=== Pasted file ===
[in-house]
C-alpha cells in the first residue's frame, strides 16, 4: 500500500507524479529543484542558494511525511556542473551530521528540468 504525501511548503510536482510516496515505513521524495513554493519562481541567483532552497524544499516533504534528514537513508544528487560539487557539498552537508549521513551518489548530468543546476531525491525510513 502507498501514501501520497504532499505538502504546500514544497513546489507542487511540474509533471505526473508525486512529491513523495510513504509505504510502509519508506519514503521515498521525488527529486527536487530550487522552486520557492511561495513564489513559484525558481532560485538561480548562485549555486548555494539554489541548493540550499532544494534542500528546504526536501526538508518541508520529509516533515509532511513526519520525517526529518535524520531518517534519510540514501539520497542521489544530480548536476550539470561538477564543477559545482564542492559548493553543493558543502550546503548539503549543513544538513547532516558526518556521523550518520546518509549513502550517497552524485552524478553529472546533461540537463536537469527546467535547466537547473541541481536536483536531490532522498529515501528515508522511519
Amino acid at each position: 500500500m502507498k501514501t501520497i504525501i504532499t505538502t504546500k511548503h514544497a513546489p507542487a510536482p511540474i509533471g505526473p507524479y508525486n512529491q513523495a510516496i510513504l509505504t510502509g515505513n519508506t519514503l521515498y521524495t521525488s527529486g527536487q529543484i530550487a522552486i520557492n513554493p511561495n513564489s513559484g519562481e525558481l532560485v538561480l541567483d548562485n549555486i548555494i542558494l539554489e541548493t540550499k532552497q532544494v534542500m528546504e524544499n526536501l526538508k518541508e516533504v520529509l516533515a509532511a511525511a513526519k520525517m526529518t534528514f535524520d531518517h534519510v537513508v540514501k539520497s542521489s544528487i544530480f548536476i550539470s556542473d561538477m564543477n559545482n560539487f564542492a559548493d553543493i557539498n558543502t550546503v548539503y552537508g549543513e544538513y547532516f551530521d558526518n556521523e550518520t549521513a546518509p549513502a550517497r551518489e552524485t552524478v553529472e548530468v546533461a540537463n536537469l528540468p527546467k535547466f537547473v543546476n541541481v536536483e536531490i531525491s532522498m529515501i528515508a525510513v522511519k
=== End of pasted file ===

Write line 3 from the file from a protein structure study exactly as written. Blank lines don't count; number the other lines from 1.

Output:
Amino acid at each position: 500500500m502507498k501514501t501520497i504525501i504532499t505538502t504546500k511548503h514544497a513546489p507542487a510536482p511540474i509533471g505526473p507524479y508525486n512529491q513523495a510516496i510513504l509505504t510502509g515505513n519508506t519514503l521515498y521524495t521525488s527529486g527536487q529543484i530550487a522552486i520557492n513554493p511561495n513564489s513559484g519562481e525558481l532560485v538561480l541567483d548562485n549555486i548555494i542558494l539554489e541548493t540550499k532552497q532544494v534542500m528546504e524544499n526536501l526538508k518541508e516533504v520529509l516533515a509532511a511525511a513526519k520525517m526529518t534528514f535524520d531518517h534519510v537513508v540514501k539520497s542521489s544528487i544530480f548536476i550539470s556542473d561538477m564543477n559545482n560539487f564542492a559548493d553543493i557539498n558543502t550546503v548539503y552537508g549543513e544538513y547532516f551530521d558526518n556521523e550518520t549521513a546518509p549513502a550517497r551518489e552524485t552524478v553529472e548530468v546533461a540537463n536537469l528540468p527546467k535547466f537547473v543546476n541541481v536536483e536531490i531525491s532522498m529515501i528515508a525510513v522511519k